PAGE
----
WE ARE ALL unwilling, or oblivious, participants in the tech industry’s single-minded goal to capture our full attention. In the ‘race to the bottom of the brain stem’ children are the most vulnerable contestants. Their minds are part of a relentless digital colonization, and unless we intervene, we risk the overall well-being of future generations.

— Ruth Gaskovski, From Feeding Moloch to 'Digital Minimalism'

* * *


Moscow said it intends to voice Russia’s position at the second day of the United Nations Security Council, where it is the current presiding member. Foreign Minister Sergey Lavrov met criticism from Western diplomats over the war on Monday.

The Kremlin claimed its concerns have yet to be addressed regarding the extension of the Black Sea grain deal, which is viewed as critical for solving the world hunger crisis. 

Ahead of a possible counteroffensive, Ukraine's military claimed it is achieving "impressive results" against Russian forces on the eastern bank of the Dnipro River in Kherson.

The Ukrainian military said that the Russians are concentrating their forces on the assault in Bakhmut — but reducing offensive operations in other areas. In the south, Ukrainian forces struck the frontline town of Tokmak. In the east, at least two people were killed by a Russian strike in Kupyansk.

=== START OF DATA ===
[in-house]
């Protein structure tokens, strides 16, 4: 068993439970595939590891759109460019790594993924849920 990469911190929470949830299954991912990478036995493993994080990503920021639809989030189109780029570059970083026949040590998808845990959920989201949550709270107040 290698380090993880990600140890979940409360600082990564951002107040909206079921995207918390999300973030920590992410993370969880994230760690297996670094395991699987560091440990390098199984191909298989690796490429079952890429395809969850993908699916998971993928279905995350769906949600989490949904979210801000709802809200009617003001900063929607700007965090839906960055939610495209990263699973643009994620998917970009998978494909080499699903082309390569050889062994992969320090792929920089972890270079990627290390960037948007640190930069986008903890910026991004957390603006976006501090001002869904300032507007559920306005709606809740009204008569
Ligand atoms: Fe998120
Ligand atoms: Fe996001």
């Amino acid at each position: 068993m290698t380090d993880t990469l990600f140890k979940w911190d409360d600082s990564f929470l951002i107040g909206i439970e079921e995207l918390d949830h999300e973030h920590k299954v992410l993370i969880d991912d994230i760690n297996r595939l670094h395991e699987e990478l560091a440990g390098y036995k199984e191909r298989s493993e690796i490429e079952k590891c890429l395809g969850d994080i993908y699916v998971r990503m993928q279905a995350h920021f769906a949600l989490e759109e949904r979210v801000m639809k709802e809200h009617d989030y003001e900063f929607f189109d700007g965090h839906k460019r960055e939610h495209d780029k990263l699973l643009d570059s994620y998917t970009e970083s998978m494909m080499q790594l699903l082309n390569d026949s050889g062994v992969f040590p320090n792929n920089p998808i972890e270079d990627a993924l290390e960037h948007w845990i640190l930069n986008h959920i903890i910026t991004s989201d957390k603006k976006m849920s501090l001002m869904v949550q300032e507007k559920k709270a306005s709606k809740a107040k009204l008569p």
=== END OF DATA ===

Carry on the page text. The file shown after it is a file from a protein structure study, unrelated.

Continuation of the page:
* * *

Leeds/Liverpool canal near Skiptom (Randy Burke)


  1. George Hollister April 26, 2023

    According to the WSJ, and they should know, Tucker Carlson was fired because he was responsible for creating a toxic, and hostile work environment at Fox. He is also being sued by a former employee for harassment. TC was not an advocate of the unverified voting machine election fraud narrative, as I had assumed he was. I have never watched his show. TC is also not a big Trump fan, according to the WSJ article I read.